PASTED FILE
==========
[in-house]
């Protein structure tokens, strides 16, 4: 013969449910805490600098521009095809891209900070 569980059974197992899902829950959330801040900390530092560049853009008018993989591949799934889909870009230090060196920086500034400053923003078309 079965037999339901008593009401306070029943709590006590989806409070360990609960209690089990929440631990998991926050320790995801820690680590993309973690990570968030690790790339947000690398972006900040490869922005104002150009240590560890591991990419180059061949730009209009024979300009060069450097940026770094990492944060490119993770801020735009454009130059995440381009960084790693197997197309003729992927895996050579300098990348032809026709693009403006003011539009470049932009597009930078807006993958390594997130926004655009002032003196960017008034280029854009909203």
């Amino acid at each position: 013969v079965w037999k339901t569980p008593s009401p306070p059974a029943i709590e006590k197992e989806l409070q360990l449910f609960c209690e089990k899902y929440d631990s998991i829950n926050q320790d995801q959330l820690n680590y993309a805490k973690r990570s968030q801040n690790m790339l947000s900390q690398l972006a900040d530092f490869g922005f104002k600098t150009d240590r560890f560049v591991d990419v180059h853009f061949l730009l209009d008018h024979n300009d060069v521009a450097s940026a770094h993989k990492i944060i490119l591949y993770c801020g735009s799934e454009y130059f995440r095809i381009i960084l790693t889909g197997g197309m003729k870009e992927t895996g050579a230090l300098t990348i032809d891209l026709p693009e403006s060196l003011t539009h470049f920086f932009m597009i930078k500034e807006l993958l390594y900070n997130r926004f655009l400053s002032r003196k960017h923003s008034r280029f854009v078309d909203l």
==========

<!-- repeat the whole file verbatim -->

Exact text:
[in-house]
């Protein structure tokens, strides 16, 4: 013969449910805490600098521009095809891209900070 569980059974197992899902829950959330801040900390530092560049853009008018993989591949799934889909870009230090060196920086500034400053923003078309 079965037999339901008593009401306070029943709590006590989806409070360990609960209690089990929440631990998991926050320790995801820690680590993309973690990570968030690790790339947000690398972006900040490869922005104002150009240590560890591991990419180059061949730009209009024979300009060069450097940026770094990492944060490119993770801020735009454009130059995440381009960084790693197997197309003729992927895996050579300098990348032809026709693009403006003011539009470049932009597009930078807006993958390594997130926004655009002032003196960017008034280029854009909203």
């Amino acid at each position: 013969v079965w037999k339901t569980p008593s009401p306070p059974a029943i709590e006590k197992e989806l409070q360990l449910f609960c209690e089990k899902y929440d631990s998991i829950n926050q320790d995801q959330l820690n680590y993309a805490k973690r990570s968030q801040n690790m790339l947000s900390q690398l972006a900040d530092f490869g922005f104002k600098t150009d240590r560890f560049v591991d990419v180059h853009f061949l730009l209009d008018h024979n300009d060069v521009a450097s940026a770094h993989k990492i944060i490119l591949y993770c801020g735009s799934e454009y130059f995440r095809i381009i960084l790693t889909g197997g197309m003729k870009e992927t895996g050579a230090l300098t990348i032809d891209l026709p693009e403006s060196l003011t539009h470049f920086f932009m597009i930078k500034e807006l993958l390594y900070n997130r926004f655009l400053s002032r003196k960017h923003s008034r280029f854009v078309d909203l």